It seems like new cameras are released every month, featuring ever-improving specs and capabilities. So, it’s easy to get caught up in the buzz. However, the older ones among us still remember the joy, simplicity, and the occasional frustration of using older technology. In an era where users often complain about the lack of dual card slots and Eye AF, Arthur Reutov takes a step back and revisits the Sony Mavica FD83, a retro digital camera that recorded images on a floppy disk.
Back in July Godox introduced its retro line of flash units. You could choose between throwbacks from the 1980s with the Lux Junior or the 1960s with the Lux Senior. Now, they have launched the Lux senior in a spectrum of colour options, for those that just didn’t think the original black unit was enough of a conversation starter.
The updated flash units are now available in beautiful colour options, from Forest Green to Velvet Red. You can also choose Rose Pink, Classic Black or Cloud White. My personal favourite, however, is the Mint Blue. For some reason, I’d always thought mint was a variation of green, but I guess I could have been wrong all my life.
Last month, Godox took a walk on the 80s side with the release of the new retro-themed Lux Junior on-camera manual flash. Well, now they’ve gone even more retro, dialling things back another decade or two, with the announcement of a new 60s-themed Godox Lux Senior.
The Godox Lux Senior is styled around one of those satellite dish-looking flashes that fan out with a bulb in the centre. Fortunately, the new Godox Lux Senior doesn’t come with the problems such flashes had in the past – like one-time-use bulbs. Unlike the Lux Junior, which is a far more inconspicuous unit, I think this one’s going to take a special kind of photographer to be seen out in public with it, though!
With the trend for retro-looking cameras and lenses over the last few years, I’m surprised it’s taken a company this long to come out with a matching retro-styled speedlight to go with them. I mean, how awkward is it when you’re out with your hipster friends with your Leica M or Nikon Z fc and a fancy modern flash on top?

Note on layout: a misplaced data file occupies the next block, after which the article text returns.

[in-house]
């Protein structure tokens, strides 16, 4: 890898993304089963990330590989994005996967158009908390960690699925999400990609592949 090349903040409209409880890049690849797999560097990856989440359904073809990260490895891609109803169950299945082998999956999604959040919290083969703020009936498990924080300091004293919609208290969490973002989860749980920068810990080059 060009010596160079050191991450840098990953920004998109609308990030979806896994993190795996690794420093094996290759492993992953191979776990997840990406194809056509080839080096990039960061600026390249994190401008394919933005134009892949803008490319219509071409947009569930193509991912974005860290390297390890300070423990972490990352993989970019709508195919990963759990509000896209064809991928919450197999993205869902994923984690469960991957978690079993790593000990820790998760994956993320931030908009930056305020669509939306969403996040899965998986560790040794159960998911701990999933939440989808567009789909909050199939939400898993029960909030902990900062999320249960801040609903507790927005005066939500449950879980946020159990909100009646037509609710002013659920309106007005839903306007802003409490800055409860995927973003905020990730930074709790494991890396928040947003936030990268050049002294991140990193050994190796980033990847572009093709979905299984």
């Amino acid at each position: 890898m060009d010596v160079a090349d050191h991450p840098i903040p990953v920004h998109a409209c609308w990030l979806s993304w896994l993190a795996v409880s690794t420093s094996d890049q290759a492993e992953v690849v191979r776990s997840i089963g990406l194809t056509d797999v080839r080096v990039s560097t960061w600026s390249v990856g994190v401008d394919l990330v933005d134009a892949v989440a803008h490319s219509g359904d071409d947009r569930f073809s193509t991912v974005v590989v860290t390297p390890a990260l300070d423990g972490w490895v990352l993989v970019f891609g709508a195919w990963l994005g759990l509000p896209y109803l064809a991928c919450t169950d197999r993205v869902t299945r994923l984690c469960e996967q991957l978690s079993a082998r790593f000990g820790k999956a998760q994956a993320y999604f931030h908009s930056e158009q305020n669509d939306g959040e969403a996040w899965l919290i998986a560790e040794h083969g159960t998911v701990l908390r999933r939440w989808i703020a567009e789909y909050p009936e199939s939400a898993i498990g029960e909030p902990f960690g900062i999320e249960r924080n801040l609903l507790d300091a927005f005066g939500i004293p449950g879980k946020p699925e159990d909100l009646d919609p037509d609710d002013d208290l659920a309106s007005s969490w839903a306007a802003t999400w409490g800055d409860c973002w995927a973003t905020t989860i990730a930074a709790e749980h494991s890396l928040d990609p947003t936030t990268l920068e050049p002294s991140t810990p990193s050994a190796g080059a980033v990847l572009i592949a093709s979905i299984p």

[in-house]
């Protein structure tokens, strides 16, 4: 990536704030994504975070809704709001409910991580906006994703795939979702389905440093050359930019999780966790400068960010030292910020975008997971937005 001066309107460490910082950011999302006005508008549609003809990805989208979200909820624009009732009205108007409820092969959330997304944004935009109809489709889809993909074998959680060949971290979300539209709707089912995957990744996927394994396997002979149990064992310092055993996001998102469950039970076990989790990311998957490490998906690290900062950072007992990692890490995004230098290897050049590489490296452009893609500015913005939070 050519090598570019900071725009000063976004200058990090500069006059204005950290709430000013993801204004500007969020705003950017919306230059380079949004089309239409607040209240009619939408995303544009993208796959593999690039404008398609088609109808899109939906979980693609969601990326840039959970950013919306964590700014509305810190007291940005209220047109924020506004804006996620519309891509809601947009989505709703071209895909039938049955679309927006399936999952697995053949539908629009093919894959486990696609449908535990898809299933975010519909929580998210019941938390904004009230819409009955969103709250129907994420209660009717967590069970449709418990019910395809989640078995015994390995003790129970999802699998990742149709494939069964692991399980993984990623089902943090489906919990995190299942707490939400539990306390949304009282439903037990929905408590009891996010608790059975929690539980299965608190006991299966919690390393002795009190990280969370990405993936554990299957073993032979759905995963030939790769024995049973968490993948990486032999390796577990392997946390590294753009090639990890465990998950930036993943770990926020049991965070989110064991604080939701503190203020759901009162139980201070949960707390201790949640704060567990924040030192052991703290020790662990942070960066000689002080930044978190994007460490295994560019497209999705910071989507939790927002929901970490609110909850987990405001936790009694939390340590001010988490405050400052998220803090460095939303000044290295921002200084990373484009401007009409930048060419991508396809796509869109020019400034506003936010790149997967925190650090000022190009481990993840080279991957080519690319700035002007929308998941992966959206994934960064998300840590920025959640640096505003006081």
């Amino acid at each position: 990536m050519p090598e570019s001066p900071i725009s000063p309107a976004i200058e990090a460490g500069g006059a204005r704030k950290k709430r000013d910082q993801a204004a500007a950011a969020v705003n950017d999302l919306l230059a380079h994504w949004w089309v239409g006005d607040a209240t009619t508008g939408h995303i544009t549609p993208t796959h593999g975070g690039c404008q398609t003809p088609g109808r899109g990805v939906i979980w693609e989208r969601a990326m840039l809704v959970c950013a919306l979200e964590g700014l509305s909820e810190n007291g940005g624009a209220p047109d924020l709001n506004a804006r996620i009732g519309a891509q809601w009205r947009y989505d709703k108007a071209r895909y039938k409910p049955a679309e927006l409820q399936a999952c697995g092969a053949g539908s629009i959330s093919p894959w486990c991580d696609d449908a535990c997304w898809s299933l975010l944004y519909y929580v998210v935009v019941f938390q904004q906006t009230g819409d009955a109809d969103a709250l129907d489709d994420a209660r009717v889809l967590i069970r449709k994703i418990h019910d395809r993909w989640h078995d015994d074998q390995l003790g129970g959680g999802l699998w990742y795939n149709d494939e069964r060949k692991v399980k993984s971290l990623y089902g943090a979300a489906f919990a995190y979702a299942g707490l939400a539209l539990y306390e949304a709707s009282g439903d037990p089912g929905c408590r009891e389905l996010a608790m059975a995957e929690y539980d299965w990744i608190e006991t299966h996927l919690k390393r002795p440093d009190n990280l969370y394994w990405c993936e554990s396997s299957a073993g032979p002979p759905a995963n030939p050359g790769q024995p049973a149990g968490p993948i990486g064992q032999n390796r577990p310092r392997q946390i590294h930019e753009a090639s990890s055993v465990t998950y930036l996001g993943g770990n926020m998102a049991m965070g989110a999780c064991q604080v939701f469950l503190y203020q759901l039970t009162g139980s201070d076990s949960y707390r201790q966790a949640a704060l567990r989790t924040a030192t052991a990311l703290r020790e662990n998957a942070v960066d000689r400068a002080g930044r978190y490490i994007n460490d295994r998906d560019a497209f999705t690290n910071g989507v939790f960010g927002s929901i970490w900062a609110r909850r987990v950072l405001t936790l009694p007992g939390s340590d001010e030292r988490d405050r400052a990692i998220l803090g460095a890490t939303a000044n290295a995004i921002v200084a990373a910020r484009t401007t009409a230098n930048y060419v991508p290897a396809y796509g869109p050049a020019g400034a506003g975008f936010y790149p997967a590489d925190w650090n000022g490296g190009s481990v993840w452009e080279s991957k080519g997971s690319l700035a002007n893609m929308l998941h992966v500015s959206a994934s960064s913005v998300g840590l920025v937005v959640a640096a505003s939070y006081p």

Well, now, Godox has the answer in the form of the Godox Lux Junior, a 1980s-styled speedlight that actually looks quite useful, if I’m completely honest. To complete that retro feel that’s oh, so last century, it doesn’t support TTL, High Speed Sync or even Godox’s own 2.4Ghz X wireless flash trigger system!
It seems an odd move so early in the game when Nikon is still building out its mirrorless camera range, but it looks like they’re releasing a follow up to their retro-styled DSLR, the Nikon Df. Sort of. According to some leaked specs and photos, there are going to be some significant differences between the Nikon Df and the anticipated Nikon Zfc.
For a start, naturally, it’s switching from being a DSLR to a mirrorless camera. It’s also rumoured to be an APS-C camera, not a full-frame, more closely resembling the Nikon Z50 rather than a flagship model. And it will have a flippy out LCD, suggesting that it will most certainly offer video features unlike the Nikon Df, which offered none.
I recently watched a movie with my kids about the Cottingley Fairies. The film was a bit of a snoozer but it was my introduction to the true story of two little girls who, between 1917 and 1920 took beautiful b&w glass plate photographs of one another interacting with fairies in the forest behind their home in Cottingley, England.
A century later, we don’t give a second thought to any notion that what these children photographed were real elfin creatures. Yet in the early 20th century, with photography and scientific culture in its infancy, the five photographs that the young girls took were under serious investigation by the entire world. The case would become a fulcrum on which questions of science and faith were levered.
In late 2017, NYC parks official found two cardboard boxes full of amazing color slides from 1978. There are 2,924 slides that were shot during New York newspaper strike, and they have been forgotten for all this time. Today, they are telling us a story of another time and give us a marvelous glimpse into the past.
“Everybody now has a selfie with a phone,” photographer Louis Mendes says. This is why he chooses to be different. He has been photographing people and streets of New York for over forty years using a Speed Graphic camera from 1940s. His camera is followed by his classy ‘40s style, and The New York Post has made a short video about this legendary New York photographer.
Long before we started discussing whether iPhone can replace compact or DSLR/mirrorless cameras, Apple released QuickTake 100. It was launched in 1994 and was one of the first successful consumer digital cameras. Lazy Game Reviews travels back in time and brings you an unpacking video and a review of this retro treasure. So, what was the experience of taking photos with an Apple product back in 1994?
To celebrate the 80th anniversary, Polaroid has a brand new camera that will thrill all of you who are feeling nostalgic. They launched OneStep 2 instant film camera, inspired by the original OneStep camera from 1977. As they point out, the Polaroid OneStep 2 is “an analog instant camera for the modern era.”
OneStep 2 is an i-Type camera so Polaroid (or Impossible Project, to be exact), also launched a new type of film. It’s named i-Type and aimed to be used with this camera, and you can get it in color or black and white.